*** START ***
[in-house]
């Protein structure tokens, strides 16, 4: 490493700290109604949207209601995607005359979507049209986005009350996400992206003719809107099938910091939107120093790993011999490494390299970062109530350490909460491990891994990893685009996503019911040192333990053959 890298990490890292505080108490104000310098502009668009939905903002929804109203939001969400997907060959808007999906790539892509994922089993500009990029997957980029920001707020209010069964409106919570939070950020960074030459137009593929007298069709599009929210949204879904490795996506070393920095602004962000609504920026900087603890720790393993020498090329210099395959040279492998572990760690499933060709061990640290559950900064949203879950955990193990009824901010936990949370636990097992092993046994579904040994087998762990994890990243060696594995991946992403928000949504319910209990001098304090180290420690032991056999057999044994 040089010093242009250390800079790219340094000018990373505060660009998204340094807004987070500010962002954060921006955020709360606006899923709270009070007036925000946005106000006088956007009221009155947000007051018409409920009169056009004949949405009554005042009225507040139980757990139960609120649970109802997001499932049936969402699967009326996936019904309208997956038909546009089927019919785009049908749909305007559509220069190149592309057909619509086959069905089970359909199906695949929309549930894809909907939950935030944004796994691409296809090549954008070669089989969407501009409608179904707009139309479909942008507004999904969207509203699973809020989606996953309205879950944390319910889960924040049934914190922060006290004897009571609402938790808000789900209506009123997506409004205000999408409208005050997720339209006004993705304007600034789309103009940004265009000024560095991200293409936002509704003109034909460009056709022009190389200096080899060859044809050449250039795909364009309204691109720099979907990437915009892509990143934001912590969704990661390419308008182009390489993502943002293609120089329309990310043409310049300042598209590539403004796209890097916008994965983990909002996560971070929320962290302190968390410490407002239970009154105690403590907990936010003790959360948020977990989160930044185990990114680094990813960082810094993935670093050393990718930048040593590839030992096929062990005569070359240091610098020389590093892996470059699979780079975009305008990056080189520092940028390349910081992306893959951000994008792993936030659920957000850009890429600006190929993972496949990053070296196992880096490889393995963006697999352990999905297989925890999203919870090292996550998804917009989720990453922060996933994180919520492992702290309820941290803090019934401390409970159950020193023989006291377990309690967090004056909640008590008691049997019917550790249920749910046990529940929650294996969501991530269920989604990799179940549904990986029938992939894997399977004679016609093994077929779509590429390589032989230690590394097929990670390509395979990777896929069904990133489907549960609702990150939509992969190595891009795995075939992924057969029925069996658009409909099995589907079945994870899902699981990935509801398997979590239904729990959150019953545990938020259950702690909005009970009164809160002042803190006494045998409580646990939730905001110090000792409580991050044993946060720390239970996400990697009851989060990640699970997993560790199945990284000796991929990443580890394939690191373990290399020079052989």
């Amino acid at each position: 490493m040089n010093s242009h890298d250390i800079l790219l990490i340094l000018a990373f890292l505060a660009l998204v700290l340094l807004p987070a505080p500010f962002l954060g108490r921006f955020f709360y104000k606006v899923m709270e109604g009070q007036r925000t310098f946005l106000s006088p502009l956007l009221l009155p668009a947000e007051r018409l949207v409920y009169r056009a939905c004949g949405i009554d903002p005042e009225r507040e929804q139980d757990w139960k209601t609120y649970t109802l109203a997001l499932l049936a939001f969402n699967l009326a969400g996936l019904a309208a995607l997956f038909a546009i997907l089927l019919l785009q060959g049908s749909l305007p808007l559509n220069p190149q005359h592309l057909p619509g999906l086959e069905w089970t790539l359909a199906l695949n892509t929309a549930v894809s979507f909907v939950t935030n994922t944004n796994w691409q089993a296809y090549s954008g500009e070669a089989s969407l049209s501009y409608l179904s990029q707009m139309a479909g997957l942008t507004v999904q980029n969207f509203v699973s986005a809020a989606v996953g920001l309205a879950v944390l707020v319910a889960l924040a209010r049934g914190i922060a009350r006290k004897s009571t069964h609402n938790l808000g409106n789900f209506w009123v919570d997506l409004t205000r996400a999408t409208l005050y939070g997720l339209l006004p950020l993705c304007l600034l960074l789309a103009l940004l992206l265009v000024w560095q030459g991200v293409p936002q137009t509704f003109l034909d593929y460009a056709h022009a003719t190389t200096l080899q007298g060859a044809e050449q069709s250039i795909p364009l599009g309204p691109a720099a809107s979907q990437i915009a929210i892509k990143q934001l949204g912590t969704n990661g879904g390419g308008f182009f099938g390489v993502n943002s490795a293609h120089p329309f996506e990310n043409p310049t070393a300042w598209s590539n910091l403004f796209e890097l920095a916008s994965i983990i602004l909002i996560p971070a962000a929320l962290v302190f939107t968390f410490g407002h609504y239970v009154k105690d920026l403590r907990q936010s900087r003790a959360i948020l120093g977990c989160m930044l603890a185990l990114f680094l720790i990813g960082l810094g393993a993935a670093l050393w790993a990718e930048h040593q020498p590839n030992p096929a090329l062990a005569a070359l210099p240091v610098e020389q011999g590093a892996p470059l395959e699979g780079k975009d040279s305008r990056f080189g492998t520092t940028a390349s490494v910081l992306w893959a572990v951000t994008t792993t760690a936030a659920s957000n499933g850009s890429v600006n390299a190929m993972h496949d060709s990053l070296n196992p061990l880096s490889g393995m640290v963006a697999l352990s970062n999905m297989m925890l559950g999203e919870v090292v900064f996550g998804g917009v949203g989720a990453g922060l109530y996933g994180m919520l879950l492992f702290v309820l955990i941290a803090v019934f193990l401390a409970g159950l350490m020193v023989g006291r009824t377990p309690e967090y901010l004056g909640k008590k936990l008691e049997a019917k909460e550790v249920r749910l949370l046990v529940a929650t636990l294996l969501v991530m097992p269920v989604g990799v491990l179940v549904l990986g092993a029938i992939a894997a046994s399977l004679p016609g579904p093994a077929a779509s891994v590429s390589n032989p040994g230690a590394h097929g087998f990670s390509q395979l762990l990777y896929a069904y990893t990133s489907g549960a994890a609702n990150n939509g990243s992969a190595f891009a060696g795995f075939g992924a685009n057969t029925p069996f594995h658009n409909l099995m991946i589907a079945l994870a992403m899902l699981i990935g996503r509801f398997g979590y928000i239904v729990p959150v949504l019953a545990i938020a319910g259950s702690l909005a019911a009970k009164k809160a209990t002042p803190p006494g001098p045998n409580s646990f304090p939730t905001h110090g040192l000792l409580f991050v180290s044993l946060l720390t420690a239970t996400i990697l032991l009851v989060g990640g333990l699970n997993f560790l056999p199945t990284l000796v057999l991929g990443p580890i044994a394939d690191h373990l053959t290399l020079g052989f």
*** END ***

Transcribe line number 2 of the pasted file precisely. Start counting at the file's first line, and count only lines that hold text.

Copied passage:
């Protein structure tokens, strides 16, 4: 490493700290109604949207209601995607005359979507049209986005009350996400992206003719809107099938910091939107120093790993011999490494390299970062109530350490909460491990891994990893685009996503019911040192333990053959 890298990490890292505080108490104000310098502009668009939905903002929804109203939001969400997907060959808007999906790539892509994922089993500009990029997957980029920001707020209010069964409106919570939070950020960074030459137009593929007298069709599009929210949204879904490795996506070393920095602004962000609504920026900087603890720790393993020498090329210099395959040279492998572990760690499933060709061990640290559950900064949203879950955990193990009824901010936990949370636990097992092993046994579904040994087998762990994890990243060696594995991946992403928000949504319910209990001098304090180290420690032991056999057999044994 040089010093242009250390800079790219340094000018990373505060660009998204340094807004987070500010962002954060921006955020709360606006899923709270009070007036925000946005106000006088956007009221009155947000007051018409409920009169056009004949949405009554005042009225507040139980757990139960609120649970109802997001499932049936969402699967009326996936019904309208997956038909546009089927019919785009049908749909305007559509220069190149592309057909619509086959069905089970359909199906695949929309549930894809909907939950935030944004796994691409296809090549954008070669089989969407501009409608179904707009139309479909942008507004999904969207509203699973809020989606996953309205879950944390319910889960924040049934914190922060006290004897009571609402938790808000789900209506009123997506409004205000999408409208005050997720339209006004993705304007600034789309103009940004265009000024560095991200293409936002509704003109034909460009056709022009190389200096080899060859044809050449250039795909364009309204691109720099979907990437915009892509990143934001912590969704990661390419308008182009390489993502943002293609120089329309990310043409310049300042598209590539403004796209890097916008994965983990909002996560971070929320962290302190968390410490407002239970009154105690403590907990936010003790959360948020977990989160930044185990990114680094990813960082810094993935670093050393990718930048040593590839030992096929062990005569070359240091610098020389590093892996470059699979780079975009305008990056080189520092940028390349910081992306893959951000994008792993936030659920957000850009890429600006190929993972496949990053070296196992880096490889393995963006697999352990999905297989925890999203919870090292996550998804917009989720990453922060996933994180919520492992702290309820941290803090019934401390409970159950020193023989006291377990309690967090004056909640008590008691049997019917550790249920749910046990529940929650294996969501991530269920989604990799179940549904990986029938992939894997399977004679016609093994077929779509590429390589032989230690590394097929990670390509395979990777896929069904990133489907549960609702990150939509992969190595891009795995075939992924057969029925069996658009409909099995589907079945994870899902699981990935509801398997979590239904729990959150019953545990938020259950702690909005009970009164809160002042803190006494045998409580646990939730905001110090000792409580991050044993946060720390239970996400990697009851989060990640699970997993560790199945990284000796991929990443580890394939690191373990290399020079052989």